Bugles standing witness

I am being fanciful, plants have their own being and place in this world, however finding these small but elegant dark purple flowers standing amongst long grass and glossy buttercups in the churchyard I cannot help but think they are keeping a quiet witness to the lives and deaths amidst which they grow.

Bugles are one of the first wildflowers I learned the latin name of, ajuga reptans, meaning ‘to drive away’ (a hint of its healing properties) and ‘creeping’. I was out surveying a wood with the Beds, Cambs, Northants Wildlife Trust a classic place to find this shady, damp loving plant. Since, I have discovered that they are often planted in shady places in gardens, where not much else will grow. Do you have them in your garden?

I went out this morning to have another look round St Mary’s churchyard. To my delight I immediately found a patch of ground ivy, germander speedwell – yesterday’s focus blue-purple flowers – growing with bugle, near the new, neatly tended ashes’ burial area.

Once again, I was tripped up thinking, ‘Is that ground ivy, or is it bugle’? At first glance their flowers look similar. Bugle however stands more upright. Bugle’s flowers are packed closer together. Bugle’s flower petals appear to have a touch of yellow, actually that’s the anthers peeping out. The leaves are very different. Ground ivy leaves are scalloped, bugle leaves are gently wavy edged.

Wandering off the main path to the church I found so much more. Left uncut, buttercups, oxeye daisies, red clover – always a good sign of wildlife rich grassland – are all growing. Suddenly I caught my breath. I saw a whole patch of bugle growing, invisible from the path, a startling sign of exquisite nature thriving in what could so easily regarded as unkempt, neglected grass.

I suggest this – and other churchyards with uncut areas – are a great place to have a wander. We will only discover why such areas are important – and a delight – by getting to know what grows in them and watching and listening to the other wildlife that also enjoys them. What we don’t know, we don’t miss. You won’t harm the plants by walking around as long as you take a bit of care where you put your feet. Remember, last year this place would have been cut and these flowers would not have existed…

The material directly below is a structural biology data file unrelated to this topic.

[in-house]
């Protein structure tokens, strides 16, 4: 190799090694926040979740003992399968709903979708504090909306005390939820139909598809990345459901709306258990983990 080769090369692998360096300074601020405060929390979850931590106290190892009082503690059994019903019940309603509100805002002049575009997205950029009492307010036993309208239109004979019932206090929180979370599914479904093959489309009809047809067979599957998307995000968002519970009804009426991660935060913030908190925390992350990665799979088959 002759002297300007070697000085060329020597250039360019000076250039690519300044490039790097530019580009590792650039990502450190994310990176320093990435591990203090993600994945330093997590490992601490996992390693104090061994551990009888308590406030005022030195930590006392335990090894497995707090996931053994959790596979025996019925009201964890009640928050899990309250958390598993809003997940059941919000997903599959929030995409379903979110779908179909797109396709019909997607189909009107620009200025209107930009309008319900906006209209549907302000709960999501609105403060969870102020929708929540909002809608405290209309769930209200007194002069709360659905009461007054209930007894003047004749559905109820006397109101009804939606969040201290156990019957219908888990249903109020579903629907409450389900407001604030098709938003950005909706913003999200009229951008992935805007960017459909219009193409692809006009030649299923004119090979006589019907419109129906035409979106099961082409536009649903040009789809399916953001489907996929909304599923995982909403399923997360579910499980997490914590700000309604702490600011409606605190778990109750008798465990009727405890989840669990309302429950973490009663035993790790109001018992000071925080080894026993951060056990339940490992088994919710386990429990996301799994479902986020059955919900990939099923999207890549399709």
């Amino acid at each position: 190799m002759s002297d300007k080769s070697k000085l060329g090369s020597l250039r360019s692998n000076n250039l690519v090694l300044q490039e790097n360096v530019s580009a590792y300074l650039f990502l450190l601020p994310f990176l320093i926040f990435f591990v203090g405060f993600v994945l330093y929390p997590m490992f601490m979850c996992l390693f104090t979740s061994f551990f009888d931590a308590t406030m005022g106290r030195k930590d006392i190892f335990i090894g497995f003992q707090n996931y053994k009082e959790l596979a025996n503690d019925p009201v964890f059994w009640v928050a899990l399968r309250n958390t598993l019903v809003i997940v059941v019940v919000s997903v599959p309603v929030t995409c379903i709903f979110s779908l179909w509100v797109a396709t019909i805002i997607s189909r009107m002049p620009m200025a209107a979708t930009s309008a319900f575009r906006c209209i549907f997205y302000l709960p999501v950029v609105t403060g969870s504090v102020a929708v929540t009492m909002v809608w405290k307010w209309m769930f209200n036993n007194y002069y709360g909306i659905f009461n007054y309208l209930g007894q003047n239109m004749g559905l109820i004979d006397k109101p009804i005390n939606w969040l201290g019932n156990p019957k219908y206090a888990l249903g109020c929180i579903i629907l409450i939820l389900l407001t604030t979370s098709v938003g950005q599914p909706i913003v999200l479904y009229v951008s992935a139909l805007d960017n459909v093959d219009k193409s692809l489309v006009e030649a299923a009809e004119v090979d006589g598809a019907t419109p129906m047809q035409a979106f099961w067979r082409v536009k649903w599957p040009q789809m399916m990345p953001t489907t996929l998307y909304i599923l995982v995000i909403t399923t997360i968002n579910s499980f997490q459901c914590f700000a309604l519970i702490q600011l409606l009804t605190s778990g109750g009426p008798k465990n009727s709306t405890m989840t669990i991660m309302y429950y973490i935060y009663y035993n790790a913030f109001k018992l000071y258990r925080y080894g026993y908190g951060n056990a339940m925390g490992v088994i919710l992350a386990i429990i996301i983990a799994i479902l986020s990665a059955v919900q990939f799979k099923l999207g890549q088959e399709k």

I’ve been challenged by doing Kelly Holmes’ core session workouts each morning, Nathalie’s encouragement keeps me going. Kelly Holmes keeps saying you can push yourself as hard as you like, but start somewhere… If you haven’t done this before, a bit like I am finding my core (!), you might like to challenge yourself to count all the different species you find, to add to the challenge count the different grasses as well. How about adding the butterflies, hoverflies, bumblebees?

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Blue-purple flowers in shady places

From looking upwards at the leaves of trees, I’ve been looking down at my feet, in shady places under trees. So many flower species are blooming now I am going to give you two in one go, one purple, one blue – ground ivy and germander speedwell – and follow that tomorrow with a third, bugle. Each are only a hand span high, if that and at first glance could be confused.

Ground ivy is a common garden ‘weed’, with a propensity to spread rapidly by sending out runners that root. How much time do you spend pulling up this species in your garden?! Its latin name is glechoma hederacea – maybe the sound of that alone ought to lift this species into the ranks of respected garden plants! However, its common names – creeping Charlie, or hedge maids – perhaps keep it down the ranks! Hedera is latin for ‘ivy’, after its ivy-shaped leaves. I hadn’t realised it belonged to the mint family and is aromatic. Next time I find some, I will be giving it a good sniff. Like other mints, it is edible and has been put to all sorts of healing uses over the ages. I’m not about to advise any here but I find it salutary to remember that many of our medicines have origins in plants. Their survival is important to us as well as to themselves and the creatures that depend on them.

Clumps of germander speedwell are like blue hazy mirages alongside shady paths.

I saw clumps of germander speedwell, like blue hazy mirages in the long grass, on the edge of the footpath, that runs left (NE) just after the railway bridge as you go out of the village towards Exning. Possibly speedwells’ habit of growing alongside paths gave these plants the mediaeval name of speeds-you-well – travellers would pin a flower to their coat for luck. Of the speedwells out in flower now, germander speedwell is the most upright, with new flowers coming out above the one that has just ‘gone over’, so forming a spike.

Germander speedwell has stalkless leaves in pairs up the stem.
Germander’s four petals are so heavenly blue, in Wales they are called ‘Christ’s eye’.

To distinguish germander from the other speedwells, there are several things to look at. First, note how the leaves are in pairs going up the stem and have no stalk. Second, the flowers are strikingly blue, with a stunning white eye. I’m told that the flower is so heavenly blue, in Wales it is known as Christ’s eye. Now for the clincher. One of the things I love about Germander speedwell is that it has a feature that cannot be confused: its distinctive hairy legs! Only this speedwell has two rows of hairs, one up each side of the stem. Maybe this could become a new Lockdown fashion?!

Germander speedwell has a row of hairs up each side of its stem – a possible new lockdown fashion?

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